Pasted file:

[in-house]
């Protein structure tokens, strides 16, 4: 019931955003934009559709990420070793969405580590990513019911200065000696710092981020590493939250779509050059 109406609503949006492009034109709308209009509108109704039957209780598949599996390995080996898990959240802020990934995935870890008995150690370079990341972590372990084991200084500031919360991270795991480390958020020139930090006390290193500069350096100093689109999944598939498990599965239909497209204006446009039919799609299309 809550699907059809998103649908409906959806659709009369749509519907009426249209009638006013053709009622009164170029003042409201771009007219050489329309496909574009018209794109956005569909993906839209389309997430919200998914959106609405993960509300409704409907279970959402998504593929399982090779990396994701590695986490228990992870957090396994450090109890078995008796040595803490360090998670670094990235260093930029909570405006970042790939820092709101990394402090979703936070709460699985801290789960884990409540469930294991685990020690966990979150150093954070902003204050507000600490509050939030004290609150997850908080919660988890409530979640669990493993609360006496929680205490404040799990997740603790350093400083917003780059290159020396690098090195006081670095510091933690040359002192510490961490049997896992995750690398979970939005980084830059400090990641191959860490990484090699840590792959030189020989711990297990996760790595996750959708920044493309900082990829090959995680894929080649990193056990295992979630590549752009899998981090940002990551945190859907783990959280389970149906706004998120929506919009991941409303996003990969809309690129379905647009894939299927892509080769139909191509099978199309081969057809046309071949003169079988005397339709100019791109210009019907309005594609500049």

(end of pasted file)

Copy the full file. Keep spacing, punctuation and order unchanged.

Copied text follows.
[in-house]
């Protein structure tokens, strides 16, 4: 019931955003934009559709990420070793969405580590990513019911200065000696710092981020590493939250779509050059 109406609503949006492009034109709308209009509108109704039957209780598949599996390995080996898990959240802020990934995935870890008995150690370079990341972590372990084991200084500031919360991270795991480390958020020139930090006390290193500069350096100093689109999944598939498990599965239909497209204006446009039919799609299309 809550699907059809998103649908409906959806659709009369749509519907009426249209009638006013053709009622009164170029003042409201771009007219050489329309496909574009018209794109956005569909993906839209389309997430919200998914959106609405993960509300409704409907279970959402998504593929399982090779990396994701590695986490228990992870957090396994450090109890078995008796040595803490360090998670670094990235260093930029909570405006970042790939820092709101990394402090979703936070709460699985801290789960884990409540469930294991685990020690966990979150150093954070902003204050507000600490509050939030004290609150997850908080919660988890409530979640669990493993609360006496929680205490404040799990997740603790350093400083917003780059290159020396690098090195006081670095510091933690040359002192510490961490049997896992995750690398979970939005980084830059400090990641191959860490990484090699840590792959030189020989711990297990996760790595996750959708920044493309900082990829090959995680894929080649990193056990295992979630590549752009899998981090940002990551945190859907783990959280389970149906706004998120929506919009991941409303996003990969809309690129379905647009894939299927892509080769139909191509099978199309081969057809046309071949003169079988005397339709100019791109210009019907309005594609500049």